SONGS:
-- Waiting For A Miracle --
January 1986. Managua, Nicaragua.


Found on:

Waiting For A Miracle, Singles 1970-1987 (1987) [compilation album]

Anything Anytime Anywhere, Singles 1979-2002 (2002) [compilation album]
Lyrics:

Look at them working in the hot sun
The pilloried saints and the fallen ones
Working and waiting for the night to come
And waiting for a miracle

Somewhere out there is a place that's cool
Where peace and balance are the rule
Working toward a future like some kind of mystic jewel
And waiting for a miracle

You rub your palm
On the grimy pane
In the hope that you can see
You stand up proud
You pretend you're strong
In the hope that you can be
Like the ones who've cried
Like the ones who've died
Trying to set the angel in us free
While they're waiting for a miracle

Struggle for a dollar, scuffle for a dime
Step out from the past and try to hold the line
So how come history takes such a long, long time
When you're waiting for a miracle

You rub your palm
On the grimy pane
In the hope that you can see
You stand up proud
You pretend you're strong
In the hope that you can be
Like the ones who've cried
Like the ones who've died
Trying to set the angel in us free
While they're waiting for a miracle



Known comments by Bruce Cockburn about this song, by date:

  • 1990 -

    "The second trip to Nicaragua produced this song. Three years of low intensity conflict since my first visit - the revolution was getting tired, not over all, not hopeless, but tired."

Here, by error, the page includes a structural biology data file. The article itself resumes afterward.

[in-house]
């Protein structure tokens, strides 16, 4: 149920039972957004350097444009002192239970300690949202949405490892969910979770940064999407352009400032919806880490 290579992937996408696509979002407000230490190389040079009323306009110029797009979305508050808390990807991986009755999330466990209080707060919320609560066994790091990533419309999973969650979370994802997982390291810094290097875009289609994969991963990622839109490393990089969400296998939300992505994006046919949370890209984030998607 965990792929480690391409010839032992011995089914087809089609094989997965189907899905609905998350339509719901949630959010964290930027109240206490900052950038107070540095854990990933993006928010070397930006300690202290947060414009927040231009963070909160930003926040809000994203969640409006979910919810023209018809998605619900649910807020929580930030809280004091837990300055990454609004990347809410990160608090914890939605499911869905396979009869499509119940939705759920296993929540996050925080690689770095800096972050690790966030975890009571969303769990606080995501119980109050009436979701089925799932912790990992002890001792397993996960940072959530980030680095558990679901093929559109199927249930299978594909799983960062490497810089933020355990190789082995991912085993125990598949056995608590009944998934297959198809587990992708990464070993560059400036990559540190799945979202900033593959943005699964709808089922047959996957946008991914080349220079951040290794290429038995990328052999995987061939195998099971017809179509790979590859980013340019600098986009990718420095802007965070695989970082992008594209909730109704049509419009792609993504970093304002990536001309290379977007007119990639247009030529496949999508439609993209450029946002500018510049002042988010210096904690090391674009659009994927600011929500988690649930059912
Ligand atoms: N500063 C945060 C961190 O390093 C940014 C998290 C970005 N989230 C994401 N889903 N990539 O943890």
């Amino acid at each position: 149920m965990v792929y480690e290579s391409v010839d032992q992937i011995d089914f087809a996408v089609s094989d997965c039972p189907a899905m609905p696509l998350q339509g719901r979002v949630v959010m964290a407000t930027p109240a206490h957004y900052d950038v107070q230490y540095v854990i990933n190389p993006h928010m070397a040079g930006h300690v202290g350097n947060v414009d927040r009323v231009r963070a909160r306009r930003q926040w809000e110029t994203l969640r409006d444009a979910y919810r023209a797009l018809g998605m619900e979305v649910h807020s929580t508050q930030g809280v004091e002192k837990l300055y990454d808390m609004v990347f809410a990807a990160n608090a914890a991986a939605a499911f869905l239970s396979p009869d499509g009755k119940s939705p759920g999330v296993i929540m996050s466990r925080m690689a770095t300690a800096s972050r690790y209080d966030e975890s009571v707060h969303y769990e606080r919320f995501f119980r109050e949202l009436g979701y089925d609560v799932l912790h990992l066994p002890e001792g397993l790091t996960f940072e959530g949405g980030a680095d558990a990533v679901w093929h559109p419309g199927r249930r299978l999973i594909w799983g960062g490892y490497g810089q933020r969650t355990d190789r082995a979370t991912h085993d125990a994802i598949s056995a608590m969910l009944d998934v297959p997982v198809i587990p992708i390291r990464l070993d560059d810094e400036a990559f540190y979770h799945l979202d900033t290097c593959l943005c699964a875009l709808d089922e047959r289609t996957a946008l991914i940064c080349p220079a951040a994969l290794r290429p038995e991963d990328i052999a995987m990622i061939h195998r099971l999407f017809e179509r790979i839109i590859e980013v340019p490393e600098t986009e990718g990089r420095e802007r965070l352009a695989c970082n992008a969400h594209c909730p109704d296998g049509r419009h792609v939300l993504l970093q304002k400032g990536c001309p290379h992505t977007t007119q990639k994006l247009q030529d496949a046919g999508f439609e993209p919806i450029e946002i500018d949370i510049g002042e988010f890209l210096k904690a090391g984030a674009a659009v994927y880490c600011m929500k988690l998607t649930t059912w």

- from "Rumours of Glory 1980-1990" (songbook), edited by Arthur McGregor, OFC Publications, Ottawa, 1990. Submitted by Rob Caldwell.


  • 20 April 1997 -

    "That song [Waiting for a Miracle] was written in Nicaragua, but it fits a few places. The last place where I've been where it might be said to be true was Mozambique where I was about a year and a half ago. Mozambique had a war not unlike the one in Nicaragua actually, only instead of the U.S. supporting the contras it was South Africa supporting a group called RENAMO. Their job was pretty much the same, fuck everything up as much as you can for as long as you can. They were more successful, I think, in Mozambique than in Nicaragua and it was bad enough, of course, there. In Mozambique they were pretty much totally successful, so what you see now in place of a country is some lines on a map, some people in uniform...a flag or two, that's about it. There is no infrastructure of any kind, however this is information from a year and a half ago, things may have improved. One thing that definitely did improve was that after 25 years or so of warfare a peace accord was signed and elections were held and it's one of the few examples of that kind of thing going on in recent times that has held. But people, in the process of trying to reconstruct or construct a country out of the ruins that are left are faced with many problems.